With just eight games remaining, Smith and co haven’t had the time to imprint their playing structure or a new mentality on a group of players lacking confidence and leadership — a group no longer unified as they once were, with many knowing their time at the club is up.

Mistakes have been made and there will have to be a period of humbling self-reflection on what has gone so terribly wrong.

There has already been one change at boardroom level as financial director Simon Capper has left after 12 years. Matt Phillips, the club’s general counsel, has inherited the company secretary duties.

There are unlikely to be many more changes as largely the same leadership that has brought seven years of success to the club previously remain in charge, but Leicester have to make the right choices now so that they can regroup and return from the Championship at the first time of asking —  starting with who the manager tasked with an almost total rebuild of the squad will be.

It remains to be seen if the club believe Dean Smith is the right man and they will be assessing all their options, with the next appointment one of the most crucial in the club’s modern history. They will be unlikely to tempt their preferred choice, Graham Potter, into the Championship.

Dean Smith, Craig Shakespeare, John Terry, Leicester City

Dean Smith, John Terry and Craig Shakespeare take training at Seagrave in April (Photo: Plumb Images/Leicester City FC via Getty Images)

It is a huge job — one that requires experience and vision, and the first task will be to bring the club together once again.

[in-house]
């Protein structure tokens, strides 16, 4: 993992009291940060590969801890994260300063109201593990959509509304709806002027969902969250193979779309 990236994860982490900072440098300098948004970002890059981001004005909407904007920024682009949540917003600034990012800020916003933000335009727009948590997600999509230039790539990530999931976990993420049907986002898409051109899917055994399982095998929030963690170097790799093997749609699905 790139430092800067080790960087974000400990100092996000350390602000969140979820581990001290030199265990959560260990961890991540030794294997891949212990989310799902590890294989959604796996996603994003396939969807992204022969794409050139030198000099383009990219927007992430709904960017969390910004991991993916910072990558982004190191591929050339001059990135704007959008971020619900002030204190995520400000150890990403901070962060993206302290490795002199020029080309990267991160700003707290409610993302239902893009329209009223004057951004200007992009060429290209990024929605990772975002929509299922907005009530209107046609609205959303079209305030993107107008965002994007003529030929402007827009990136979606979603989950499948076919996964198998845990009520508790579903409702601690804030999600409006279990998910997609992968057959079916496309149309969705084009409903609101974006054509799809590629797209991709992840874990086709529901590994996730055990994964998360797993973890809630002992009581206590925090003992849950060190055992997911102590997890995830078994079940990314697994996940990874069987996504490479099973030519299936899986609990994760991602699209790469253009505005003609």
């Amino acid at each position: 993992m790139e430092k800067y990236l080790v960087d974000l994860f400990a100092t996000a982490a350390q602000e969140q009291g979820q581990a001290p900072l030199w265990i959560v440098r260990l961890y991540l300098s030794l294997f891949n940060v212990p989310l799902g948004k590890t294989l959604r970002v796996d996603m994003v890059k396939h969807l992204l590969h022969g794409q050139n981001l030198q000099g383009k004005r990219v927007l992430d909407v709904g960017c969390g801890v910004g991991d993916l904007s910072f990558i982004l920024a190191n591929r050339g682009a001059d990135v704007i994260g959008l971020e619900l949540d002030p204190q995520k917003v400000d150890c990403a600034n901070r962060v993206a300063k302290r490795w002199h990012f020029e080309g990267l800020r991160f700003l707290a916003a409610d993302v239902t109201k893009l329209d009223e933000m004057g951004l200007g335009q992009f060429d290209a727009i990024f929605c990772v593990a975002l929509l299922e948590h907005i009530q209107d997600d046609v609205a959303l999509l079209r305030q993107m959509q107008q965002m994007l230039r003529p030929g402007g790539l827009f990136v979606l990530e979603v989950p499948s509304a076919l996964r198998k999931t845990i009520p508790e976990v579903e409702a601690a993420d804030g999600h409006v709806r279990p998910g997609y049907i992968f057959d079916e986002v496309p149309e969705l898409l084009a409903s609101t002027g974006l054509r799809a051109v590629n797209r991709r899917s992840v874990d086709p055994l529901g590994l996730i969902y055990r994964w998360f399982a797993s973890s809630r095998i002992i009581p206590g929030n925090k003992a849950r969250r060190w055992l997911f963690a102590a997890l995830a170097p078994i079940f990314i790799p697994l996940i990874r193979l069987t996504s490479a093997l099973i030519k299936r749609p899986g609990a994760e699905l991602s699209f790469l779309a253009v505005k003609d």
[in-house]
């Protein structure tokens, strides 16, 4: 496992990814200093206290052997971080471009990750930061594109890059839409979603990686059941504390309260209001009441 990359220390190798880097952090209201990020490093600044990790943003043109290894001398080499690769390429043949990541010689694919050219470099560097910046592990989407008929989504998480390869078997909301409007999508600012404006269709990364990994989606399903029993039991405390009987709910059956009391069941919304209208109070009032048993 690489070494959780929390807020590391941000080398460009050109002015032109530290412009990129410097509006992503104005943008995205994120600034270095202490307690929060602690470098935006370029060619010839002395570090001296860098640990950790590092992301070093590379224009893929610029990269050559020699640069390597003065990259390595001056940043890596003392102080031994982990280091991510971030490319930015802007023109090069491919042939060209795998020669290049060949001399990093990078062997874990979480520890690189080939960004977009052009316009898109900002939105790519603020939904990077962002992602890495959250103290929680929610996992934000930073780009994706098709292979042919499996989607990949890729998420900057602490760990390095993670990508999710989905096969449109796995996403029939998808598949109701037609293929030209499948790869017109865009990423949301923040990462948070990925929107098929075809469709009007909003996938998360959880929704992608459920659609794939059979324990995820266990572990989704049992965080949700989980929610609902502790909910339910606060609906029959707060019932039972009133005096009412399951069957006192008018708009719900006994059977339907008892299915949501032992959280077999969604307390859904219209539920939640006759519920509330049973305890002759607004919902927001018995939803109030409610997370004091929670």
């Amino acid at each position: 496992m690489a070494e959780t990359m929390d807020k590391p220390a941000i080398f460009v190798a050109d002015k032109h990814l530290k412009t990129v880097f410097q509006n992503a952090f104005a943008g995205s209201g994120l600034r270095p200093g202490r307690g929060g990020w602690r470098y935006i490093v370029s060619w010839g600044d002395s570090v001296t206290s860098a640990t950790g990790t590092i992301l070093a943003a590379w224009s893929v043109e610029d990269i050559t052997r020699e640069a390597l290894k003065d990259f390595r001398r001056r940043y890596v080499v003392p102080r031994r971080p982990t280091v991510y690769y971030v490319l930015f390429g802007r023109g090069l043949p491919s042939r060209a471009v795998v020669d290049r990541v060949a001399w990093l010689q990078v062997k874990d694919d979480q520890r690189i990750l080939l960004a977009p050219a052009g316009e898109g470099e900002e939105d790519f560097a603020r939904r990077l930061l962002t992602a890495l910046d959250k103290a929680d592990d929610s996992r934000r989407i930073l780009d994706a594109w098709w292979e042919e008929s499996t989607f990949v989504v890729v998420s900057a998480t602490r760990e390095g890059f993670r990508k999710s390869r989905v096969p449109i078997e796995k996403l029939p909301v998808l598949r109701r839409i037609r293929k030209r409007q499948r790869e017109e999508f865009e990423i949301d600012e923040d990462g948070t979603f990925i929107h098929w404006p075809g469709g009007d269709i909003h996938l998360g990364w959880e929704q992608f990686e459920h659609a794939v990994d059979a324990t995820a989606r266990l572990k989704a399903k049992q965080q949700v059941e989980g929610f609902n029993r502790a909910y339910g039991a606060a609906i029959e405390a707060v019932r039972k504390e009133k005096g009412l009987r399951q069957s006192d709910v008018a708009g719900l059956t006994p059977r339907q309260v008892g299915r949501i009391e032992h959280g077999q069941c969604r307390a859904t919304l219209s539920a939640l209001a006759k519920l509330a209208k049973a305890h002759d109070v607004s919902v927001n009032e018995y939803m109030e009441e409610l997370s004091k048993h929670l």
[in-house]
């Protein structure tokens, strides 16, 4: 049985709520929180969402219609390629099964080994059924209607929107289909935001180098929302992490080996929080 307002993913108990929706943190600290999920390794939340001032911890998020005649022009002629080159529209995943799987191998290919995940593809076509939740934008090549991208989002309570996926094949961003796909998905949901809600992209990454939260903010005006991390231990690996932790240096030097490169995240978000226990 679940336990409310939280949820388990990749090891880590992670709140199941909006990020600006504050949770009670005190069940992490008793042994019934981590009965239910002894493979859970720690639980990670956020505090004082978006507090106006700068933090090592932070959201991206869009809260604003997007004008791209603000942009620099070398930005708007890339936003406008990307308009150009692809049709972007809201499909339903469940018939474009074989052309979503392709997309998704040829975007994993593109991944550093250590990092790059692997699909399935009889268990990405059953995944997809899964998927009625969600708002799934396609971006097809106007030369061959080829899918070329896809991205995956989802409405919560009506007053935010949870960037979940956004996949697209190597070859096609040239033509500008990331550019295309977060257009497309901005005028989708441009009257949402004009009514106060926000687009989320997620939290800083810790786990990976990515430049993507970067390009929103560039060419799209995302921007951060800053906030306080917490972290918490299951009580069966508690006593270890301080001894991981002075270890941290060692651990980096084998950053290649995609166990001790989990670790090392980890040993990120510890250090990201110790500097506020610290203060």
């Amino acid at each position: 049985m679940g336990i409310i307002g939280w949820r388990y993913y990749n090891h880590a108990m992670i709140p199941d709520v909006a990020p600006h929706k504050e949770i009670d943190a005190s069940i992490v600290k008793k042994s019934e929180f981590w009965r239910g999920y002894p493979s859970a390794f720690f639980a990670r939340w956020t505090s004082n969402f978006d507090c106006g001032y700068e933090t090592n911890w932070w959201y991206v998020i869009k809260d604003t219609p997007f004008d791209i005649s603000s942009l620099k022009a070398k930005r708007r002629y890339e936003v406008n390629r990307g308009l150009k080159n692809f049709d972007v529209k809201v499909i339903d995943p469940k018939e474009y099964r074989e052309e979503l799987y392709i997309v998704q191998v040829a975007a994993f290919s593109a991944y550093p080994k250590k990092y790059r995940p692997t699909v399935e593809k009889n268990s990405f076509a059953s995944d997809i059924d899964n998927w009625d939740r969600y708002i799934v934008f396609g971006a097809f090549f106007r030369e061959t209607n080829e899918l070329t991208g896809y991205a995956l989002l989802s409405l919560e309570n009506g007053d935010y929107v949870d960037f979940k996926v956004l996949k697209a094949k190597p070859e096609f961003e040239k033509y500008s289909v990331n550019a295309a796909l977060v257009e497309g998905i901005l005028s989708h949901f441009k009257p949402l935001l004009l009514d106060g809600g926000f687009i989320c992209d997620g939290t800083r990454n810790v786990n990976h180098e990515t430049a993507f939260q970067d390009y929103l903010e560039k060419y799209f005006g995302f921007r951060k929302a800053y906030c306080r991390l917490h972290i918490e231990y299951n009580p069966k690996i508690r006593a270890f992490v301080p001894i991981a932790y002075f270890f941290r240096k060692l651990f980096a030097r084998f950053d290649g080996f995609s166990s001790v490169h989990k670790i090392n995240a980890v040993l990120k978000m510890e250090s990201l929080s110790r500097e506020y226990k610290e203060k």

The Rudkin-led recruitment strategy to replace seven out-of-contract players and those who will inevitably be sold off to help finance the project, almost certainly including James Maddison, has to be spot on after two poor summers in the market.

It has been a terrible, sobering season for Leicester on so many levels. The under-23s have been relegated from Premier League 2 Division 1 as well. Their women’s side narrowly avoided making it a hat-trick of misery. The annual end-of-season awards dinner has already been cancelled, as was the traditional end-of-season lap of appreciation. There hasn’t been a lot for the fans to appreciate this season.

But the club’s ambition won’t change. The owners are committed to preserving the late-chairman Khun Vichai’s vision for Leicester, despite this huge setback.

They plan to push on with the development of the East Stand and the surrounding area to boost the club’s matchday revenue. King Power will also continue to provide financial support, covering the club’s operations through a loan facility the club can draw upon if required. It will be the footballing side of the operation that will see the biggest changes.

The budget for Leicester’s playing squad will have to be dramatically cut down as profit and sustainability rules in the Championship allow only £39m losses over three years rather than the £105m in the Premier League, although top-flight losses will be factored into the calculations if Leicester remain in the Championship over the next three years.

Relegation clauses in players’ contracts will help reduce the expenditure as some will have to take pay cuts, while others could leave if release clauses are triggered by other clubs, ensuring Leicester don’t carry too many big wage earners in the Championship.

However, Leicester are still likely to have the biggest budget in the division next season. Their expenditure will be dictated by the amount raised through sales but there will be money made available to spend to get back into the Premier League.

They will push to make an instant return to English football’s top table and ensure relegation is just a temporary setback, but the pressure will build if the recovery mission isn’t immediately successful.

Leicester have reached for the stars and fallen hard. They cannot be allowed to fall any further.

(Top photos: Getty Images; design: Sam Richardson)